Hanae Kan was born on November 7, 1990 in Mishima City, Shizuoka, Japan as Han Yong-hye, as her father is Korean. She made her debut when she was just 11 years old, in Seijun Suzuki’s “Pistol Opera”, and in 2004 she played in Hirokazu Koreeda’s “Nobody Knows”. Her career continued until today, with some her latest roles including “West North West,”Yamato (California)” and “Love And Other Cults” .
On the occasion of the latter screening at Fantasia International Film Festival, we speak with her about her latest films, her career, the Japanese audience, her double ethnicity, and many other topics.
This year has been quite good for you, with roles (apart from “Love and other Cults”) in “Inumukoiri” and “Yamato (California)”. Can you tell us a bit about these experiences?
I’ve been working with director Katashima of “Inumukoiri” for a long time. Actually, he was the producer of my debut film “Pistol Opera”, by Seijun Suzuki director and it was my third time working with him.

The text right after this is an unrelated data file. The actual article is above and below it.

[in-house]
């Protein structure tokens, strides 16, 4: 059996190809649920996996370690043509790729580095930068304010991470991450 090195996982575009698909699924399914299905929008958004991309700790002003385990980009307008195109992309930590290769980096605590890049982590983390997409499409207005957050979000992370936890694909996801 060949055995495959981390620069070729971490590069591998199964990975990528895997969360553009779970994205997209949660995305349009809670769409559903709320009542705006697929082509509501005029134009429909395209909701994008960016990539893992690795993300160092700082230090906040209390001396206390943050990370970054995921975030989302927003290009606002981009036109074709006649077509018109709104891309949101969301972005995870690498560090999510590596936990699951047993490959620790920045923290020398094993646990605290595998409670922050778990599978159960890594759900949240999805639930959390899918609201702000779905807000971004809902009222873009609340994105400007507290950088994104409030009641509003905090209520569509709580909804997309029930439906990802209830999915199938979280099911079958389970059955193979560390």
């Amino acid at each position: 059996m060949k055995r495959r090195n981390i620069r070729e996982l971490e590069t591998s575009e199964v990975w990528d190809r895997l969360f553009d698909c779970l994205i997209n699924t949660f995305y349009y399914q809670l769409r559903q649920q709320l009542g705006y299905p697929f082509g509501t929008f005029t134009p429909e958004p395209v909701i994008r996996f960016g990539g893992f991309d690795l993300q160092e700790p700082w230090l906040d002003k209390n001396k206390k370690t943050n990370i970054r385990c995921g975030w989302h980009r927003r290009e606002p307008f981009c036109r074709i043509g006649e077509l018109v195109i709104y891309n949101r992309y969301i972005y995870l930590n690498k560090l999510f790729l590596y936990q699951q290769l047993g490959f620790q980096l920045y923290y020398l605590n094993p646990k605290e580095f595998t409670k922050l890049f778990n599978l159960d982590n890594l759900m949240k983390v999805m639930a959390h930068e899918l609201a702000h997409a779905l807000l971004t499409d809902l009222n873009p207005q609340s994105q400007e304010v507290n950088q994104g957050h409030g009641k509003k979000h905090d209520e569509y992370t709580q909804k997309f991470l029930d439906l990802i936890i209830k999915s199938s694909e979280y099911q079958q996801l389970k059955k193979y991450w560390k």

“Yamato” (California) is a film about rap music. It was my first time working with director Miyazaki . Also the first time for me to do rap, so I was a little perplexed and hesitated to take the role at first. But he wanted me to try and interpret the freshness of my first experience, so I gladly accepted. Miyazaki is a very free person. Even if there is a script, he says completely different things at the scene. It’s a good thing about him. I had the feeling of creating the film with everyone together, and we enjoyed it.
In general, how do you choose the films you act?
When I get an offer, I think what influence I can have to the audience, the meaning of the film and what I will be in it, and if I can truly live the role in the story. These are the only things I care about when I decide to take an offer or not.
Is it difficult for an actress to make a decent living in the Japanese movie industry at the moment?
Yes, I think it is difficult. In my case, I only work for films so I don’t know about others, but for me continuing making films to live is quite tough, so I may say that the reality is severe. It is necessary to play in a lot of movies every year
I found the Reika-Kenta relationship one of the most interesting in “Love and other Cults”. Can you tell us a bit more about this, and your part in the film?